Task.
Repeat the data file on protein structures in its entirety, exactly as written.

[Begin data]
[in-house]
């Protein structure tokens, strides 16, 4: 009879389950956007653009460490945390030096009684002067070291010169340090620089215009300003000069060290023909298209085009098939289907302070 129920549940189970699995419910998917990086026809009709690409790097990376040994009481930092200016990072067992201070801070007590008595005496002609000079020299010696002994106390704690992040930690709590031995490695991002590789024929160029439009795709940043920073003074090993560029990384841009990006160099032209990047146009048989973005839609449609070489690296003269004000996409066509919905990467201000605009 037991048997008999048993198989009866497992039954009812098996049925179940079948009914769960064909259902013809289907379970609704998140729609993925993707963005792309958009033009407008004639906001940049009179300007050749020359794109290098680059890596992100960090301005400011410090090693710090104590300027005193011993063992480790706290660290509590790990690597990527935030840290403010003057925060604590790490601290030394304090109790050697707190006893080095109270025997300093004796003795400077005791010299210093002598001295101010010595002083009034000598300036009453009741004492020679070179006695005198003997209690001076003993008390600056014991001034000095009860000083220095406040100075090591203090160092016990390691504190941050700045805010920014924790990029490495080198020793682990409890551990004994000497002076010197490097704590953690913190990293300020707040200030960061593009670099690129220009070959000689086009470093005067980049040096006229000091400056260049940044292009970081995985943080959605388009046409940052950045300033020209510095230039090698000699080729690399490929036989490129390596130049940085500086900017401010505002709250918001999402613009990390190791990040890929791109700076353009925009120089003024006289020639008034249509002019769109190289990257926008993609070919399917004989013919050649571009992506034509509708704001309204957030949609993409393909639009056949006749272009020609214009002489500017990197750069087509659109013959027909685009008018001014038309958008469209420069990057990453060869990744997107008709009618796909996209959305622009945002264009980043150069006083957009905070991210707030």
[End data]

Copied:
[in-house]
């Protein structure tokens, strides 16, 4: 009879389950956007653009460490945390030096009684002067070291010169340090620089215009300003000069060290023909298209085009098939289907302070 129920549940189970699995419910998917990086026809009709690409790097990376040994009481930092200016990072067992201070801070007590008595005496002609000079020299010696002994106390704690992040930690709590031995490695991002590789024929160029439009795709940043920073003074090993560029990384841009990006160099032209990047146009048989973005839609449609070489690296003269004000996409066509919905990467201000605009 037991048997008999048993198989009866497992039954009812098996049925179940079948009914769960064909259902013809289907379970609704998140729609993925993707963005792309958009033009407008004639906001940049009179300007050749020359794109290098680059890596992100960090301005400011410090090693710090104590300027005193011993063992480790706290660290509590790990690597990527935030840290403010003057925060604590790490601290030394304090109790050697707190006893080095109270025997300093004796003795400077005791010299210093002598001295101010010595002083009034000598300036009453009741004492020679070179006695005198003997209690001076003993008390600056014991001034000095009860000083220095406040100075090591203090160092016990390691504190941050700045805010920014924790990029490495080198020793682990409890551990004994000497002076010197490097704590953690913190990293300020707040200030960061593009670099690129220009070959000689086009470093005067980049040096006229000091400056260049940044292009970081995985943080959605388009046409940052950045300033020209510095230039090698000699080729690399490929036989490129390596130049940085500086900017401010505002709250918001999402613009990390190791990040890929791109700076353009925009120089003024006289020639008034249509002019769109190289990257926008993609070919399917004989013919050649571009992506034509509708704001309204957030949609993409393909639009056949006749272009020609214009002489500017990197750069087509659109013959027909685009008018001014038309958008469209420069990057990453060869990744997107008709009618796909996209959305622009945002264009980043150069006083957009905070991210707030």